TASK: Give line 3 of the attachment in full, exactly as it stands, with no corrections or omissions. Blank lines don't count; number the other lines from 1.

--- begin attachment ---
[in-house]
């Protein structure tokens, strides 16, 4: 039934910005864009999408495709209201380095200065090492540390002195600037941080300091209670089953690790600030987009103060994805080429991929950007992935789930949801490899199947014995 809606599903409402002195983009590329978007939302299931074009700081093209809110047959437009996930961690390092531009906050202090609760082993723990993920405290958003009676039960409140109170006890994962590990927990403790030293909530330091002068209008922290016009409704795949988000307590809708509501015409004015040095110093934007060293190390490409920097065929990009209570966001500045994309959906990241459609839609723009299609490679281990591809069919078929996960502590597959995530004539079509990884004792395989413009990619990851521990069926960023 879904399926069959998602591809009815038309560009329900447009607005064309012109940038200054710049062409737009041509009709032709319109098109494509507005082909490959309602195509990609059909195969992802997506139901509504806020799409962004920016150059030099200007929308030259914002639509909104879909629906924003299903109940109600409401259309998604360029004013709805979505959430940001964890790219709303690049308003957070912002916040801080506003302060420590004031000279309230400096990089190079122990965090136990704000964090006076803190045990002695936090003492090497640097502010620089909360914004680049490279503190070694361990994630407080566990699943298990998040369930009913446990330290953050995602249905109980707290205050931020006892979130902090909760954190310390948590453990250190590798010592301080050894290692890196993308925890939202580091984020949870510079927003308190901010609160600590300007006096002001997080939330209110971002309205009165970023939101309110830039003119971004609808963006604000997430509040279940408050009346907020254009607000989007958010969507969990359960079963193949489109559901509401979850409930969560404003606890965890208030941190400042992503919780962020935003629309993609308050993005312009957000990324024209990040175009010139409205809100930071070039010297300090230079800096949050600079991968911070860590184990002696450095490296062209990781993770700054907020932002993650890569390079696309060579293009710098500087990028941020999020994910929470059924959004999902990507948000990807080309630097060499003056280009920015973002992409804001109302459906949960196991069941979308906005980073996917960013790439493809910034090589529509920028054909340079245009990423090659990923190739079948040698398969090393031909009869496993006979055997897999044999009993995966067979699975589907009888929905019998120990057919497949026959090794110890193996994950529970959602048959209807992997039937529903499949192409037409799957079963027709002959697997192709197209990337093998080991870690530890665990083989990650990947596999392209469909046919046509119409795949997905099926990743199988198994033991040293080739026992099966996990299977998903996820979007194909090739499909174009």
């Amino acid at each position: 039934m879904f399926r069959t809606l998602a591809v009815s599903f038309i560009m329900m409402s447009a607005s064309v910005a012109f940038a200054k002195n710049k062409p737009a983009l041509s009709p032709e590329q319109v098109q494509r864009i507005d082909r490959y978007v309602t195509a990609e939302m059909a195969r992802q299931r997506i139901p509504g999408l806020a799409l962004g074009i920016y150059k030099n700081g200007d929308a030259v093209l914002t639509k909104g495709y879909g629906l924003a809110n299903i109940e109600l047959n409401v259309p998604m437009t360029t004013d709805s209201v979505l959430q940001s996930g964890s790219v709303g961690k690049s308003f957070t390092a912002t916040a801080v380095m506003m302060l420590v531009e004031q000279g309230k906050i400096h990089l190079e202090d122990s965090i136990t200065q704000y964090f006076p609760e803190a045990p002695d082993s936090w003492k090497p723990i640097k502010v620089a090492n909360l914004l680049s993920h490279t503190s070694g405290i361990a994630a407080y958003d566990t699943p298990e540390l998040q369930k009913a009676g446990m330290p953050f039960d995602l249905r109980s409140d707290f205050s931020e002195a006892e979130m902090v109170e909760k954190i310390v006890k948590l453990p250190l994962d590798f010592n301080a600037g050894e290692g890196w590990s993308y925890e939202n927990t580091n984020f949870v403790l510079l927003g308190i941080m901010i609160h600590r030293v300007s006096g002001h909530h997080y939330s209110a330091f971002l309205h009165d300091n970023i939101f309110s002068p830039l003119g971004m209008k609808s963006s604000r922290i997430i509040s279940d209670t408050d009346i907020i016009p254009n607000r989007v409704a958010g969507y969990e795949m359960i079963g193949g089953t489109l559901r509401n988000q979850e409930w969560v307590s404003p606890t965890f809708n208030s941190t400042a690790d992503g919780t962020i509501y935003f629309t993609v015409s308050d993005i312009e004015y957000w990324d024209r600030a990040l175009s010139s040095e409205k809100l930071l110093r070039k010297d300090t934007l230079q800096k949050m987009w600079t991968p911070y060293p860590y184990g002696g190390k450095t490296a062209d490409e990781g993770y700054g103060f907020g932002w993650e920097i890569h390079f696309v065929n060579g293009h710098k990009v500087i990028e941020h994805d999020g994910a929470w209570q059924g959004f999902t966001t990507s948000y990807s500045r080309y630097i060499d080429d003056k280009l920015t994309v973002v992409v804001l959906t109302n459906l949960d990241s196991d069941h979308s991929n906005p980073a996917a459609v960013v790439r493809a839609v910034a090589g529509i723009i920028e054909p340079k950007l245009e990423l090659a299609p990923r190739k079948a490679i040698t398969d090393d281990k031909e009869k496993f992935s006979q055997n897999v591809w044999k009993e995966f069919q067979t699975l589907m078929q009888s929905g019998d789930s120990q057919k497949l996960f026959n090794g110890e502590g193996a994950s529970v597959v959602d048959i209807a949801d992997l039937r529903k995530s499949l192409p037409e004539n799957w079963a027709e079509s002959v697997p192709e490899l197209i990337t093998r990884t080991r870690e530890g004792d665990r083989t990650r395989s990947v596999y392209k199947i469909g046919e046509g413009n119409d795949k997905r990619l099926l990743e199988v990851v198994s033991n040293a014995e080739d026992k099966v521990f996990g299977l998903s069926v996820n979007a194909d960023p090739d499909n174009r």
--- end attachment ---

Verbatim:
């Amino acid at each position: 039934m879904f399926r069959t809606l998602a591809v009815s599903f038309i560009m329900m409402s447009a607005s064309v910005a012109f940038a200054k002195n710049k062409p737009a983009l041509s009709p032709e590329q319109v098109q494509r864009i507005d082909r490959y978007v309602t195509a990609e939302m059909a195969r992802q299931r997506i139901p509504g999408l806020a799409l962004g074009i920016y150059k030099n700081g200007d929308a030259v093209l914002t639509k909104g495709y879909g629906l924003a809110n299903i109940e109600l047959n409401v259309p998604m437009t360029t004013d709805s209201v979505l959430q940001s996930g964890s790219v709303g961690k690049s308003f957070t390092a912002t916040a801080v380095m506003m302060l420590v531009e004031q000279g309230k906050i400096h990089l190079e202090d122990s965090i136990t200065q704000y964090f006076p609760e803190a045990p002695d082993s936090w003492k090497p723990i640097k502010v620089a090492n909360l914004l680049s993920h490279t503190s070694g405290i361990a994630a407080y958003d566990t699943p298990e540390l998040q369930k009913a009676g446990m330290p953050f039960d995602l249905r109980s409140d707290f205050s931020e002195a006892e979130m902090v109170e909760k954190i310390v006890k948590l453990p250190l994962d590798f010592n301080a600037g050894e290692g890196w590990s993308y925890e939202n927990t580091n984020f949870v403790l510079l927003g308190i941080m901010i609160h600590r030293v300007s006096g002001h909530h997080y939330s209110a330091f971002l309205h009165d300091n970023i939101f309110s002068p830039l003119g971004m209008k609808s963006s604000r922290i997430i509040s279940d209670t408050d009346i907020i016009p254009n607000r989007v409704a958010g969507y969990e795949m359960i079963g193949g089953t489109l559901r509401n988000q979850e409930w969560v307590s404003p606890t965890f809708n208030s941190t400042a690790d992503g919780t962020i509501y935003f629309t993609v015409s308050d993005i312009e004015y957000w990324d024209r600030a990040l175009s010139s040095e409205k809100l930071l110093r070039k010297d300090t934007l230079q800096k949050m987009w600079t991968p911070y060293p860590y184990g002696g190390k450095t490296a062209d490409e990781g993770y700054g103060f907020g932002w993650e920097i890569h390079f696309v065929n060579g293009h710098k990009v500087i990028e941020h994805d999020g994910a929470w209570q059924g959004f999902t966001t990507s948000y990807s500045r080309y630097i060499d080429d003056k280009l920015t994309v973002v992409v804001l959906t109302n459906l949960d990241s196991d069941h979308s991929n906005p980073a996917a459609v960013v790439r493809a839609v910034a090589g529509i723009i920028e054909p340079k950007l245009e990423l090659a299609p990923r190739k079948a490679i040698t398969d090393d281990k031909e009869k496993f992935s006979q055997n897999v591809w044999k009993e995966f069919q067979t699975l589907m078929q009888s929905g019998d789930s120990q057919k497949l996960f026959n090794g110890e502590g193996a994950s529970v597959v959602d048959i209807a949801d992997l039937r529903k995530s499949l192409p037409e004539n799957w079963a027709e079509s002959v697997p192709e490899l197209i990337t093998r990884t080991r870690e530890g004792d665990r083989t990650r395989s990947v596999y392209k199947i469909g046919e046509g413009n119409d795949k997905r990619l099926l990743e199988v990851v198994s033991n040293a014995e080739d026992k099966v521990f996990g299977l998903s069926v996820n979007a194909d960023p090739d499909n174009r």